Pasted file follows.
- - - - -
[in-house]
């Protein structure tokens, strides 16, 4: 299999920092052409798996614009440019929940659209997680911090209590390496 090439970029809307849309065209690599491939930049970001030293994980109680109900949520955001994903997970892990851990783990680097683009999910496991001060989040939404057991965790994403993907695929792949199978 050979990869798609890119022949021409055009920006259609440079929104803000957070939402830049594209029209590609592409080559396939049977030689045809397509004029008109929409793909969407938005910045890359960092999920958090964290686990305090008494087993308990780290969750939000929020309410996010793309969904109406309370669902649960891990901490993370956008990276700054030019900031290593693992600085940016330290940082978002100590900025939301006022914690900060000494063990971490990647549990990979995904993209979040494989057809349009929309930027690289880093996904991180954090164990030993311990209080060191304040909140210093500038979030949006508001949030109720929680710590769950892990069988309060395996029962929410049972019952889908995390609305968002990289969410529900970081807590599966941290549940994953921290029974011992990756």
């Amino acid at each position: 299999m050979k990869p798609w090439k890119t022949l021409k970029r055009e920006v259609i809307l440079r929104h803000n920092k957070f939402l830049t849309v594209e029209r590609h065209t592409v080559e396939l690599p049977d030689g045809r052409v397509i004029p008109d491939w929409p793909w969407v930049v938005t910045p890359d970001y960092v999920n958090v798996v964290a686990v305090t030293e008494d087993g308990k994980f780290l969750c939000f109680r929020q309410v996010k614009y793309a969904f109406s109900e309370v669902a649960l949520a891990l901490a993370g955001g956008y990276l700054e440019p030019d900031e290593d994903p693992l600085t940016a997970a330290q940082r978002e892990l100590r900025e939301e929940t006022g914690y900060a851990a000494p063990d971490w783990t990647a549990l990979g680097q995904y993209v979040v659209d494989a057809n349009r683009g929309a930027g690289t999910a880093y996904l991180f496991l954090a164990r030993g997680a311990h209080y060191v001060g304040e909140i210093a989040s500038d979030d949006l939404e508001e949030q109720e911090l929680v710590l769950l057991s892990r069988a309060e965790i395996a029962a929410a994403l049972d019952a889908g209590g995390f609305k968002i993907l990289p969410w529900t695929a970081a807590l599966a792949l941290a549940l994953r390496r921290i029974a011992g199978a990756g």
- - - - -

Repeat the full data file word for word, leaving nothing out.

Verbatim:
[in-house]
């Protein structure tokens, strides 16, 4: 299999920092052409798996614009440019929940659209997680911090209590390496 090439970029809307849309065209690599491939930049970001030293994980109680109900949520955001994903997970892990851990783990680097683009999910496991001060989040939404057991965790994403993907695929792949199978 050979990869798609890119022949021409055009920006259609440079929104803000957070939402830049594209029209590609592409080559396939049977030689045809397509004029008109929409793909969407938005910045890359960092999920958090964290686990305090008494087993308990780290969750939000929020309410996010793309969904109406309370669902649960891990901490993370956008990276700054030019900031290593693992600085940016330290940082978002100590900025939301006022914690900060000494063990971490990647549990990979995904993209979040494989057809349009929309930027690289880093996904991180954090164990030993311990209080060191304040909140210093500038979030949006508001949030109720929680710590769950892990069988309060395996029962929410049972019952889908995390609305968002990289969410529900970081807590599966941290549940994953921290029974011992990756």
């Amino acid at each position: 299999m050979k990869p798609w090439k890119t022949l021409k970029r055009e920006v259609i809307l440079r929104h803000n920092k957070f939402l830049t849309v594209e029209r590609h065209t592409v080559e396939l690599p049977d030689g045809r052409v397509i004029p008109d491939w929409p793909w969407v930049v938005t910045p890359d970001y960092v999920n958090v798996v964290a686990v305090t030293e008494d087993g308990k994980f780290l969750c939000f109680r929020q309410v996010k614009y793309a969904f109406s109900e309370v669902a649960l949520a891990l901490a993370g955001g956008y990276l700054e440019p030019d900031e290593d994903p693992l600085t940016a997970a330290q940082r978002e892990l100590r900025e939301e929940t006022g914690y900060a851990a000494p063990d971490w783990t990647a549990l990979g680097q995904y993209v979040v659209d494989a057809n349009r683009g929309a930027g690289t999910a880093y996904l991180f496991l954090a164990r030993g997680a311990h209080y060191v001060g304040e909140i210093a989040s500038d979030d949006l939404e508001e949030q109720e911090l929680v710590l769950l057991s892990r069988a309060e965790i395996a029962a929410a994403l049972d019952a889908g209590g995390f609305k968002i993907l990289p969410w529900t695929a970081a807590l599966a792949l941290a549940l994953r390496r921290i029974a011992g199978a990756g």